Over the past two years, Ukraine has rarely been absent from the world’s headlines. Today, yet again, the country finds itself in the midst of a political crisis, the worst since 2014. After a failed no-confidence vote to remove the Prime Minister, the governing coalition collapsed in mid-February. Ukraine has 30 days to form a new coalition and 60 to form a new government or face an election.
On 16 February 2016, the Parliament of Ukraine held a no-confidence vote to remove its Prime Minister, Arseniy Yatsenyuk. The vote failed when only 194 MPs supported the motion, far short of the required 226. Even though the Prime Minister survived the no-confidence vote, the ruling coalition collapsed just days after. Batkivshchyna, the party of Yulia Tymoshenko, officially left the coalition the day after the vote. It was followed by Self-Reliance, the second party in two days to exit the ruling majority. Both parties took with them 45 MPs, officially depriving the coalition of its majority.
The President and the political parties are currently in the middle of the coalition negotiations in efforts to form a new majority. The current Prime Minister seems to have agreed to step down once the new coalition is formed. But his party, the People’s Front, will keep a number of important cabinet positions, including the interior and justice ministries. In addition, the party also demanded that the new coalition agreement include adoption of lustration law.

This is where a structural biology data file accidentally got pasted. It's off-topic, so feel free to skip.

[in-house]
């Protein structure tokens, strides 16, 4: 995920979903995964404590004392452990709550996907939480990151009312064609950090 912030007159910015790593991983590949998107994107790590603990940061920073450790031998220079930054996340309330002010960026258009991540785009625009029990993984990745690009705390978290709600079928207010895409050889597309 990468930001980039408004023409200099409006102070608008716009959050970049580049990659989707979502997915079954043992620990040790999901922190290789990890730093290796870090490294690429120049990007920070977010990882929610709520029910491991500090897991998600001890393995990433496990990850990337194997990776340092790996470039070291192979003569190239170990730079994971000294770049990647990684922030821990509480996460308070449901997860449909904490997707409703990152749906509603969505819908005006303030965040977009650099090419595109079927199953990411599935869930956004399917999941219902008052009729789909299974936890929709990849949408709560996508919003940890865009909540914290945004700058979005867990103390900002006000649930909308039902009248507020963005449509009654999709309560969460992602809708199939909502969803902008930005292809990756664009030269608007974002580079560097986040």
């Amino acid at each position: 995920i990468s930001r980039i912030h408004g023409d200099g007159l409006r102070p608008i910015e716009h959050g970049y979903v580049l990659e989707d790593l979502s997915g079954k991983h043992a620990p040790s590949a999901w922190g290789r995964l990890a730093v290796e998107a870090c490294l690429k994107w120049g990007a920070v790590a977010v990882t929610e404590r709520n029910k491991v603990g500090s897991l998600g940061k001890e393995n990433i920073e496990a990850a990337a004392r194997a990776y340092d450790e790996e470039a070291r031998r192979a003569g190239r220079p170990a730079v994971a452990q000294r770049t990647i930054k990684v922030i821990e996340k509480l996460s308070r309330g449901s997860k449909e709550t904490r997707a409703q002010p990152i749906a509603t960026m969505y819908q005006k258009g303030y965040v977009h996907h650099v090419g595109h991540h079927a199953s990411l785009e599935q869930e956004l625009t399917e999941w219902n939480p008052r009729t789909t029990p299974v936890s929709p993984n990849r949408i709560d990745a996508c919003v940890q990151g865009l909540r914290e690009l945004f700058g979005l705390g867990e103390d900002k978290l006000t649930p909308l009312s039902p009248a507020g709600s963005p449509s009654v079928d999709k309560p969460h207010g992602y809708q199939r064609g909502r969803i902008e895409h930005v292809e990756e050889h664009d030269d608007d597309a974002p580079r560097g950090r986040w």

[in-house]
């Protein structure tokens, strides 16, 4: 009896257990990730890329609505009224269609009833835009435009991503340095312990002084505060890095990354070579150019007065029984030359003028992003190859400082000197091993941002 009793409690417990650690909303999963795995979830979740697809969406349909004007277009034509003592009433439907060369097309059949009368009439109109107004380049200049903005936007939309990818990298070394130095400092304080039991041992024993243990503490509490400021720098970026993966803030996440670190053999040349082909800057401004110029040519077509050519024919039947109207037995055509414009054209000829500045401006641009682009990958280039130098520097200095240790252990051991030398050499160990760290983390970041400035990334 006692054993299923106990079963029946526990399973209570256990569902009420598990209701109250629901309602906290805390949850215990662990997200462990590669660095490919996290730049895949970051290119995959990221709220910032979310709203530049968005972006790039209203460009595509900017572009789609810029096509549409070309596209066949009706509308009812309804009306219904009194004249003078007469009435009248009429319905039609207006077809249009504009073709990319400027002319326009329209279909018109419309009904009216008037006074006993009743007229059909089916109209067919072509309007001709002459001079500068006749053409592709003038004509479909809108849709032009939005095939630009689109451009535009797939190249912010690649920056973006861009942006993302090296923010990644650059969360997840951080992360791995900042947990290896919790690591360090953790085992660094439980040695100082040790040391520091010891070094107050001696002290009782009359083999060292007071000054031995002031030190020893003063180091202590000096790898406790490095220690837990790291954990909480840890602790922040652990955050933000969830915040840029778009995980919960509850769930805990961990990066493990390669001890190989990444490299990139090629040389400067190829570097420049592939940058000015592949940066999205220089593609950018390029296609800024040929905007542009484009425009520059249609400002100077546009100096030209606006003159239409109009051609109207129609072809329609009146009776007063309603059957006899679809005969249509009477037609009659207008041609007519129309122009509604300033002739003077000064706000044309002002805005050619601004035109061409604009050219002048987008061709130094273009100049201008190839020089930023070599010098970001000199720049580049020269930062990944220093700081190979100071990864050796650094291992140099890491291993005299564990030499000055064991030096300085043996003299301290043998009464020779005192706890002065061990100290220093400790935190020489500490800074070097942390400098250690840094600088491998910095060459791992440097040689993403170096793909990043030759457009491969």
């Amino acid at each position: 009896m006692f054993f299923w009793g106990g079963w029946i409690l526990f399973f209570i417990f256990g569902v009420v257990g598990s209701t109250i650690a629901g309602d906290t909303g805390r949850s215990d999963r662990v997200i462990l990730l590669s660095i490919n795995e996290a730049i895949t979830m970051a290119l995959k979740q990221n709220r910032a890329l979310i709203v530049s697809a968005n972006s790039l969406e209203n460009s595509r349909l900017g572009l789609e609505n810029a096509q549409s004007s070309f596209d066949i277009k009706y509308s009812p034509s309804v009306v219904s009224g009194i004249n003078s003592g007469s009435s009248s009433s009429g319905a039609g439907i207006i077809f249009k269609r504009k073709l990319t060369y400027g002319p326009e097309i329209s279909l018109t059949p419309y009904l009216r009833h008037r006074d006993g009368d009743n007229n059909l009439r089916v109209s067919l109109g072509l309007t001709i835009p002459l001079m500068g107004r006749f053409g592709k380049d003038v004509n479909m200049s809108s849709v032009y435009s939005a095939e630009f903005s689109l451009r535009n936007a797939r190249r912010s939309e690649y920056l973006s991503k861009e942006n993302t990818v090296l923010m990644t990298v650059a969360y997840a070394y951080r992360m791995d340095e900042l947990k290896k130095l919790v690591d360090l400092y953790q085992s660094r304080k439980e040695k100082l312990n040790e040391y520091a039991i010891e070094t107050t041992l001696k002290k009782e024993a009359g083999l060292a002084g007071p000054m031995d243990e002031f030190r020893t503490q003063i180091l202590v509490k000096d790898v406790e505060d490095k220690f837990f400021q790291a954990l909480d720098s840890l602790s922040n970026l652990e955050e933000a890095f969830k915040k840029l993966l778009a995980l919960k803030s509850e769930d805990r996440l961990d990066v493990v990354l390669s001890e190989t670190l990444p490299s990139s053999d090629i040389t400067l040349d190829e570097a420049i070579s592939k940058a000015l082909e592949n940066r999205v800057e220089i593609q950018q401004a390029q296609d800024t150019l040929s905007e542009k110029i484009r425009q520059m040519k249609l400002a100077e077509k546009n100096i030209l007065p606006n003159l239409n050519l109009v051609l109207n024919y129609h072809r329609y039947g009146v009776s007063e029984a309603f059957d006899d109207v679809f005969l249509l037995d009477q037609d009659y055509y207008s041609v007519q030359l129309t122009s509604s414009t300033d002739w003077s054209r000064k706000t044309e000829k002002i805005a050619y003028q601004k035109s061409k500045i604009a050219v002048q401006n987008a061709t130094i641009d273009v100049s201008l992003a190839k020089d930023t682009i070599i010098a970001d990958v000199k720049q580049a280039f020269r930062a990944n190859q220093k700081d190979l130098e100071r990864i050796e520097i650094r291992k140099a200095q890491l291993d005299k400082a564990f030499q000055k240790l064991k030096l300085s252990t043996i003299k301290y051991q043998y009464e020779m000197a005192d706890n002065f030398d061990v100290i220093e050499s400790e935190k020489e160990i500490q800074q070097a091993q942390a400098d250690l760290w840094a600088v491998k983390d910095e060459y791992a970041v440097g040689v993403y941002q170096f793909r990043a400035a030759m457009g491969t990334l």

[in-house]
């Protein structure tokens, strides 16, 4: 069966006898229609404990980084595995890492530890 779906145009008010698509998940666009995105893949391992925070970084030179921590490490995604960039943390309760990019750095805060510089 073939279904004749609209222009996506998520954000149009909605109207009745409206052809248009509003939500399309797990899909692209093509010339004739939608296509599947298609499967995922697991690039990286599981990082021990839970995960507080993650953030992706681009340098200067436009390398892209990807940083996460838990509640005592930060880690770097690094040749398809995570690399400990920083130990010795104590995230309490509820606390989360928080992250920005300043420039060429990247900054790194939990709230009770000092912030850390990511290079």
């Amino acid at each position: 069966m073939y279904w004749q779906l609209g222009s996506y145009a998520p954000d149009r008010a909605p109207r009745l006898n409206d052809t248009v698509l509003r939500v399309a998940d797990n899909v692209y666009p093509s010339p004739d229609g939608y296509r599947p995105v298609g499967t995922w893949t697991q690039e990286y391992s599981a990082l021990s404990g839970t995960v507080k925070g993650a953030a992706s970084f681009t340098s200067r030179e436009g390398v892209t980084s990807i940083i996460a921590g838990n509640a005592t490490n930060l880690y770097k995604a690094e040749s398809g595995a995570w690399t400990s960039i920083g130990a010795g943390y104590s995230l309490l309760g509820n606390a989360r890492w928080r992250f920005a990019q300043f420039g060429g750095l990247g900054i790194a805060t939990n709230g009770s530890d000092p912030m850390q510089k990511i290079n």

After weeks of speculations, Volodymyr Groysman, the current Speaker of the Parliament, seems to be at the top of the candidate list to replace Yatsenyuk. Although, Natalia Jeresko, the current Finance Minister, has also been discussed as a potential candidate. But Bloc Petro Poroshenko and the People’s Front party alone cannot form a majority coalition. Thus, it is the potential third coalition partner, who can make or break the new agreement. It has been announced that Batkivshchyna agreed to join the new coalition. However, the latest reports suggest that the deal is far from done. Although Batkivshchyna is the smallest party in parliament, it is still likely to use its bargaining position to press for more demands.
As we know, presidents have an entire toolbox at their disposal when it comes to forming new coalitions. It is easier and cheaper to negotiate with parties as opposed to individual MPs. However, two former coalition partners, Self-Reliance and Radical Party, refused to participate in the negotiation. But the current parliament also includes 47 non-affiliated deputies, who could potentially end up in the middle of the negotiations.
The latest political infighting not only threatens much needed flow of foreign aid, including the disbursement of $1.7 billion loan from the IMF, but also can derail Ukraine’s prospects for European integration. The timing for a political crisis is never good but it is especially bad at the moment, when the Netherland is preparing to hold a referendum on Ukraine-EU Association agreement. The Netherlands is the only EU country yet to ratify the agreement. If a Dutch voter was hesitant before, she is likely to be even more cautious now after witnessing the recent political crisis in the country. Ukraine should be careful not to repeat the events of Yushchenko’s presidency, when the coalition infightings had disastrous political and economic consequences for the country.
 Chaisty, Paul, Nic Cheeseman, and Timothy J. Power. 2014. “Rethinking the ‘presidentialism debate’: conceptualizing coalition politics in cross-regional perspective,” Democratization 21 (1): 72-94.